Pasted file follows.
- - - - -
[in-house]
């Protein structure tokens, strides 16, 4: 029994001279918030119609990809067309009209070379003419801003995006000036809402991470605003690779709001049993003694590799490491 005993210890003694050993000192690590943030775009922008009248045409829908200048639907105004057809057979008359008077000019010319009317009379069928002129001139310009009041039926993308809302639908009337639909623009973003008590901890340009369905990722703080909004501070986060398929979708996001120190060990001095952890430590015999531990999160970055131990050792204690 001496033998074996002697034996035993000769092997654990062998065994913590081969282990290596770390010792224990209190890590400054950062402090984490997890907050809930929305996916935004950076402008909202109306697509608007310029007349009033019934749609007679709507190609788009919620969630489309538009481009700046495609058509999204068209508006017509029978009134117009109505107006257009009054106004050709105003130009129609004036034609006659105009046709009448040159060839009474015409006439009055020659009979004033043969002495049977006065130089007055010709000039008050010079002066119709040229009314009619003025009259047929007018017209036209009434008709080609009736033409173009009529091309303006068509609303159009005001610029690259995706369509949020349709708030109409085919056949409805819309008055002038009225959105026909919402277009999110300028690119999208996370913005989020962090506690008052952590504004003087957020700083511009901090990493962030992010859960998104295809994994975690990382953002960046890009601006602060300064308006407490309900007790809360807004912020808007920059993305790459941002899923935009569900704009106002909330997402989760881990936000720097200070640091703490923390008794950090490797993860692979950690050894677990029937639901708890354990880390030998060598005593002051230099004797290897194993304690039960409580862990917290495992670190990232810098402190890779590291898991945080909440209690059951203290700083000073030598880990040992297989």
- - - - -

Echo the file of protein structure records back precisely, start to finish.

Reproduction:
[in-house]
């Protein structure tokens, strides 16, 4: 029994001279918030119609990809067309009209070379003419801003995006000036809402991470605003690779709001049993003694590799490491 005993210890003694050993000192690590943030775009922008009248045409829908200048639907105004057809057979008359008077000019010319009317009379069928002129001139310009009041039926993308809302639908009337639909623009973003008590901890340009369905990722703080909004501070986060398929979708996001120190060990001095952890430590015999531990999160970055131990050792204690 001496033998074996002697034996035993000769092997654990062998065994913590081969282990290596770390010792224990209190890590400054950062402090984490997890907050809930929305996916935004950076402008909202109306697509608007310029007349009033019934749609007679709507190609788009919620969630489309538009481009700046495609058509999204068209508006017509029978009134117009109505107006257009009054106004050709105003130009129609004036034609006659105009046709009448040159060839009474015409006439009055020659009979004033043969002495049977006065130089007055010709000039008050010079002066119709040229009314009619003025009259047929007018017209036209009434008709080609009736033409173009009529091309303006068509609303159009005001610029690259995706369509949020349709708030109409085919056949409805819309008055002038009225959105026909919402277009999110300028690119999208996370913005989020962090506690008052952590504004003087957020700083511009901090990493962030992010859960998104295809994994975690990382953002960046890009601006602060300064308006407490309900007790809360807004912020808007920059993305790459941002899923935009569900704009106002909330997402989760881990936000720097200070640091703490923390008794950090490797993860692979950690050894677990029937639901708890354990880390030998060598005593002051230099004797290897194993304690039960409580862990917290495992670190990232810098402190890779590291898991945080909440209690059951203290700083000073030598880990040992297989």